On May 16, a New York jury convicted the Hizballah operative Ali Kourani on multiple terrorism-related counts, including planning attacks on FBI and Secret Service offices as well as on an Army armory. His arrest and questioning, writes Matthew Levitt, suggest that the Iran-backed Lebanese organization is far more focused on carrying out attacks on U.S. soil than law-enforcement agents previously believed:
Kourani carried out [his] operational activities as a long-term sleeper agent—acting on behalf of Hizballah’s external attack-planning component, the Islamic Jihad Organization (IJO)—such as identifying Israelis in New York who could be targeted by Hizballah and finding people from whom he could procure arms that Hizballah could stockpile in the area. One of the missions Hizballah assigned to Kourani was to collect detailed information about two international airports: New York’s JFK and Toronto’s Pearson International Airport. Based on documentation of his travel, U.S. prosecutors showed that Kourani traveled through JFK nineteen times and through Pearson seven times. . . .
Kourani warned FBI agents that Hizballah’s IJO is “even more active in Canada than they were in the United States,” one of the FBI agents who interviewed him said during his trial. Indeed, Canada loomed large in Kourani’s operational plans. In 2012, he had married a Canadian-Lebanese dual citizen.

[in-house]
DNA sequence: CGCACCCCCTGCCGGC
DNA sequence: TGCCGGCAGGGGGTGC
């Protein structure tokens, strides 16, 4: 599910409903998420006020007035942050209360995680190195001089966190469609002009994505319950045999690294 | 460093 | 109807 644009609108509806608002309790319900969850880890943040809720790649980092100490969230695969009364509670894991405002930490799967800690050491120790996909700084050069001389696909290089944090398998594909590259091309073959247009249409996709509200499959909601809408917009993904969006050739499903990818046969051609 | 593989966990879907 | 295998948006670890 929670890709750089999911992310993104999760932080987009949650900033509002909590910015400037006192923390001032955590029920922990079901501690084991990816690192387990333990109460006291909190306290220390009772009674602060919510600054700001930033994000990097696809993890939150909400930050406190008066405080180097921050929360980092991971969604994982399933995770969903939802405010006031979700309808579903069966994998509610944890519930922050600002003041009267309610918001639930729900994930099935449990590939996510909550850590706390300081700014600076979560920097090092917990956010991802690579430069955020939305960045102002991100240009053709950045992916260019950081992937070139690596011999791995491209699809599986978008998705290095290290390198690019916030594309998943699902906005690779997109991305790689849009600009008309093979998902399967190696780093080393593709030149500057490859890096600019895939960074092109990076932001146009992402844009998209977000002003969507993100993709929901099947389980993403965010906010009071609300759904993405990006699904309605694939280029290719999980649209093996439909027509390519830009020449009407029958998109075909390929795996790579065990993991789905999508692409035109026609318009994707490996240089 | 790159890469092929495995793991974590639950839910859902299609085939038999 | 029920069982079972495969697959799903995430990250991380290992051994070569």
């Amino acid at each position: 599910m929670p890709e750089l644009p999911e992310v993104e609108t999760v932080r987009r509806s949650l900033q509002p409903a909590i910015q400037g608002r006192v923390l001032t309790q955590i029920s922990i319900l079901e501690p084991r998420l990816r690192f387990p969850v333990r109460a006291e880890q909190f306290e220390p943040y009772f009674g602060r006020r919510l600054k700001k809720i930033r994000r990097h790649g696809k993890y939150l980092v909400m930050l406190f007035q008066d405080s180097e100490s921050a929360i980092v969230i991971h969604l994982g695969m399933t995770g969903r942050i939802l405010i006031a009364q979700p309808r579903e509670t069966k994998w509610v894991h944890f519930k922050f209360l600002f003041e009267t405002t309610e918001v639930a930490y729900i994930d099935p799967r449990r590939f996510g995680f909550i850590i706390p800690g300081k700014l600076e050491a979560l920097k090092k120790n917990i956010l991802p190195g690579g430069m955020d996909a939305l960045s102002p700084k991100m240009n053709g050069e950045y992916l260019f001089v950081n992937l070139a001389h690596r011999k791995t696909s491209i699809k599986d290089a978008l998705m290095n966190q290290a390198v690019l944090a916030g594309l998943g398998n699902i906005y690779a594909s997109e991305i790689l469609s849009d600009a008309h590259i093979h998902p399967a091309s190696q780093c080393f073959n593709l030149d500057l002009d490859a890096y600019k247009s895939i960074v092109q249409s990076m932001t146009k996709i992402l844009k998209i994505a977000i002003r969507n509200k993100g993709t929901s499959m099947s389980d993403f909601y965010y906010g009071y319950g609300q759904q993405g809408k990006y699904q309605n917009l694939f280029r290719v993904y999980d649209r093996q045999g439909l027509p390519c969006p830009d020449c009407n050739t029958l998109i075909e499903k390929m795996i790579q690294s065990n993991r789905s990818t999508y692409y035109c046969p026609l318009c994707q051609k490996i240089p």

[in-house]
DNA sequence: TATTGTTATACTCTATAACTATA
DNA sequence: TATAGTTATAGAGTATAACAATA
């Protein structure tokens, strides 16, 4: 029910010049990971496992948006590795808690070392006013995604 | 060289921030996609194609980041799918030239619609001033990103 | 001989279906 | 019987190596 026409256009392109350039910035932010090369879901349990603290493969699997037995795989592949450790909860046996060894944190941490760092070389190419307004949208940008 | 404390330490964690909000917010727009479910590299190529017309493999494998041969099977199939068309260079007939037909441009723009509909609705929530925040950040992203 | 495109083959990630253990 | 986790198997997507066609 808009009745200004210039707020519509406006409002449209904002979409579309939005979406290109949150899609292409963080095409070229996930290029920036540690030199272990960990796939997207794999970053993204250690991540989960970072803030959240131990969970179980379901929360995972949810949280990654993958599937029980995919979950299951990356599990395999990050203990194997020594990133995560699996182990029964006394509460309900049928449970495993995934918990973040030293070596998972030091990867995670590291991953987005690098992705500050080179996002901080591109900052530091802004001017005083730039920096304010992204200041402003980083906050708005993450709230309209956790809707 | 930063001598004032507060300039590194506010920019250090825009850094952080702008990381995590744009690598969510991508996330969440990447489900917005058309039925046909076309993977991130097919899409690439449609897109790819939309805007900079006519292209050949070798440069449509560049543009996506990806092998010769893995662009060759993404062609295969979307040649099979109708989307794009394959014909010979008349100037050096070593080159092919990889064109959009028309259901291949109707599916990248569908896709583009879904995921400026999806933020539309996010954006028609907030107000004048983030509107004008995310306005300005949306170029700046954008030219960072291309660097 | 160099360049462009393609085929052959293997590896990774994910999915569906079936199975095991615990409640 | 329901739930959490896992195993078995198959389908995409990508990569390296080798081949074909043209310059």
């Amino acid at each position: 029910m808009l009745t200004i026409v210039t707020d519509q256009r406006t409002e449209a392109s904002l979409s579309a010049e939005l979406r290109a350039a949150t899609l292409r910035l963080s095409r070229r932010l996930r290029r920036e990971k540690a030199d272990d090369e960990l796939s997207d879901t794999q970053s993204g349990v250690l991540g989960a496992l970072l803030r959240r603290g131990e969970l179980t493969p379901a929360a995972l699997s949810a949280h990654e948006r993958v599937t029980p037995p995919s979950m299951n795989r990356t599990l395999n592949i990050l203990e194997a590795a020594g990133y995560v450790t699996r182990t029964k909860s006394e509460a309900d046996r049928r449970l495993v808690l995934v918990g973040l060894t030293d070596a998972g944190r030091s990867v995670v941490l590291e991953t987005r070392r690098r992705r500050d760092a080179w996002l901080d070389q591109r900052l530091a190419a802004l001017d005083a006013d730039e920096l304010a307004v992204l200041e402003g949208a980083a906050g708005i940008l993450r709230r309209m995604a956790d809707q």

Kourani told the FBI that he provided Hizballah with details about security procedures, the uniforms worn by security officers, and whether the officers were armed. His surveillance, Kourani told the FBI, focused on exit points, security checkpoints, camera locations, baggage-claim procedures, and what questions airport screeners asked passengers. . . . Kourani informed the FBI that “there would be certain scenarios that would require action or conduct by those who belonged to the cell.” Kourani said that in the event that the United States and Iran went to war, the U.S. sleeper cell would expect to be called upon to act. . . .
Hizballah plots have been foiled over the past few years in Peru and Bolivia, but the revelation that Hizballah conducted extensive surveillance activity in the United States and Canada over the past few years—explicitly tied to the group’s intent to exact revenge for the death of its high-ranking commander Imad Mughniyeh in 2008—is deeply disturbing. Hizballah has crossed a threshold and is, at a minimum, developing North American networks capable of executing attacks should the group’s leadership deem them necessary.